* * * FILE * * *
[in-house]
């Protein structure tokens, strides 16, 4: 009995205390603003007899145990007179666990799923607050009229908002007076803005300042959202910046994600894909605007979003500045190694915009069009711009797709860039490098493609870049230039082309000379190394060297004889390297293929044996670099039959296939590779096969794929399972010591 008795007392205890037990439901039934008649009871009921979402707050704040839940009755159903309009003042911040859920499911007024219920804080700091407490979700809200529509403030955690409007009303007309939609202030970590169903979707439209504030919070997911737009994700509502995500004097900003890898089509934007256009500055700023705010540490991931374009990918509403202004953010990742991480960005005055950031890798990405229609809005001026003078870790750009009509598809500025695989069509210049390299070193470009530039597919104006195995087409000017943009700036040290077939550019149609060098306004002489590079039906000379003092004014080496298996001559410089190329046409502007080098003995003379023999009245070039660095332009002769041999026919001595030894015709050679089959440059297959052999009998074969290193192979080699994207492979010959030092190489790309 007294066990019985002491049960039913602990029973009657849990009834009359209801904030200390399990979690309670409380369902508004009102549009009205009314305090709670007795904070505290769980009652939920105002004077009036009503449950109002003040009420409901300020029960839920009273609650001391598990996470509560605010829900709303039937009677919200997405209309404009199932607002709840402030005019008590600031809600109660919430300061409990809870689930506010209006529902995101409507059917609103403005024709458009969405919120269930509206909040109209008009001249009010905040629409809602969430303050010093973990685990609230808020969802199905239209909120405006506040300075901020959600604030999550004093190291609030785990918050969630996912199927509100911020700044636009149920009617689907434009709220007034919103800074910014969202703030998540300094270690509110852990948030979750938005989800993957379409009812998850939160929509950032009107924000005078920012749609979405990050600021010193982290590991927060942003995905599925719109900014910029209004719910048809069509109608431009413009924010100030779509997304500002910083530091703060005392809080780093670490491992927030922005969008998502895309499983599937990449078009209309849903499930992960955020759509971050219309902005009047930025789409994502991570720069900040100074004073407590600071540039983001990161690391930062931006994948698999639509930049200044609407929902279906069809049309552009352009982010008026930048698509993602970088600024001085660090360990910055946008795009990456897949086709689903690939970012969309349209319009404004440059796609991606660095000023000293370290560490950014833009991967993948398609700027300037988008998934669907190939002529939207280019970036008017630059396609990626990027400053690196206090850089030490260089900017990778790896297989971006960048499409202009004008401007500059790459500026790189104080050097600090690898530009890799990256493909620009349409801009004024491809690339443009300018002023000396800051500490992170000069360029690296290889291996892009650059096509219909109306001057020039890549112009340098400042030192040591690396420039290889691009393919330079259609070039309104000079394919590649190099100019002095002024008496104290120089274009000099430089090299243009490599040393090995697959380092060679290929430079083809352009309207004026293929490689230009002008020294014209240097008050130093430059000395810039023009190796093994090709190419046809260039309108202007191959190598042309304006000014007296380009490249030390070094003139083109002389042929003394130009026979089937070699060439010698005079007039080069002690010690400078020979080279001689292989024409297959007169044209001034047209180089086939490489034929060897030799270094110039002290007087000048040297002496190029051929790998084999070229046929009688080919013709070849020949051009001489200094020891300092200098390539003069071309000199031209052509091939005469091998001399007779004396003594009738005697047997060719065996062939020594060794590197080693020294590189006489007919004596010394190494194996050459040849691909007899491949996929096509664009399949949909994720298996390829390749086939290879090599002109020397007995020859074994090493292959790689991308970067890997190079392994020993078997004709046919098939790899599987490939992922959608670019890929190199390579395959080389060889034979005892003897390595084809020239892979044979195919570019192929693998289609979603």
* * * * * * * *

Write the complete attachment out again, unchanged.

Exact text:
[in-house]
């Protein structure tokens, strides 16, 4: 009995205390603003007899145990007179666990799923607050009229908002007076803005300042959202910046994600894909605007979003500045190694915009069009711009797709860039490098493609870049230039082309000379190394060297004889390297293929044996670099039959296939590779096969794929399972010591 008795007392205890037990439901039934008649009871009921979402707050704040839940009755159903309009003042911040859920499911007024219920804080700091407490979700809200529509403030955690409007009303007309939609202030970590169903979707439209504030919070997911737009994700509502995500004097900003890898089509934007256009500055700023705010540490991931374009990918509403202004953010990742991480960005005055950031890798990405229609809005001026003078870790750009009509598809500025695989069509210049390299070193470009530039597919104006195995087409000017943009700036040290077939550019149609060098306004002489590079039906000379003092004014080496298996001559410089190329046409502007080098003995003379023999009245070039660095332009002769041999026919001595030894015709050679089959440059297959052999009998074969290193192979080699994207492979010959030092190489790309 007294066990019985002491049960039913602990029973009657849990009834009359209801904030200390399990979690309670409380369902508004009102549009009205009314305090709670007795904070505290769980009652939920105002004077009036009503449950109002003040009420409901300020029960839920009273609650001391598990996470509560605010829900709303039937009677919200997405209309404009199932607002709840402030005019008590600031809600109660919430300061409990809870689930506010209006529902995101409507059917609103403005024709458009969405919120269930509206909040109209008009001249009010905040629409809602969430303050010093973990685990609230808020969802199905239209909120405006506040300075901020959600604030999550004093190291609030785990918050969630996912199927509100911020700044636009149920009617689907434009709220007034919103800074910014969202703030998540300094270690509110852990948030979750938005989800993957379409009812998850939160929509950032009107924000005078920012749609979405990050600021010193982290590991927060942003995905599925719109900014910029209004719910048809069509109608431009413009924010100030779509997304500002910083530091703060005392809080780093670490491992927030922005969008998502895309499983599937990449078009209309849903499930992960955020759509971050219309902005009047930025789409994502991570720069900040100074004073407590600071540039983001990161690391930062931006994948698999639509930049200044609407929902279906069809049309552009352009982010008026930048698509993602970088600024001085660090360990910055946008795009990456897949086709689903690939970012969309349209319009404004440059796609991606660095000023000293370290560490950014833009991967993948398609700027300037988008998934669907190939002529939207280019970036008017630059396609990626990027400053690196206090850089030490260089900017990778790896297989971006960048499409202009004008401007500059790459500026790189104080050097600090690898530009890799990256493909620009349409801009004024491809690339443009300018002023000396800051500490992170000069360029690296290889291996892009650059096509219909109306001057020039890549112009340098400042030192040591690396420039290889691009393919330079259609070039309104000079394919590649190099100019002095002024008496104290120089274009000099430089090299243009490599040393090995697959380092060679290929430079083809352009309207004026293929490689230009002008020294014209240097008050130093430059000395810039023009190796093994090709190419046809260039309108202007191959190598042309304006000014007296380009490249030390070094003139083109002389042929003394130009026979089937070699060439010698005079007039080069002690010690400078020979080279001689292989024409297959007169044209001034047209180089086939490489034929060897030799270094110039002290007087000048040297002496190029051929790998084999070229046929009688080919013709070849020949051009001489200094020891300092200098390539003069071309000199031209052509091939005469091998001399007779004396003594009738005697047997060719065996062939020594060794590197080693020294590189006489007919004596010394190494194996050459040849691909007899491949996929096509664009399949949909994720298996390829390749086939290879090599002109020397007995020859074994090493292959790689991308970067890997190079392994020993078997004709046919098939790899599987490939992922959608670019890929190199390579395959080389060889034979005892003897390595084809020239892979044979195919570019192929693998289609979603």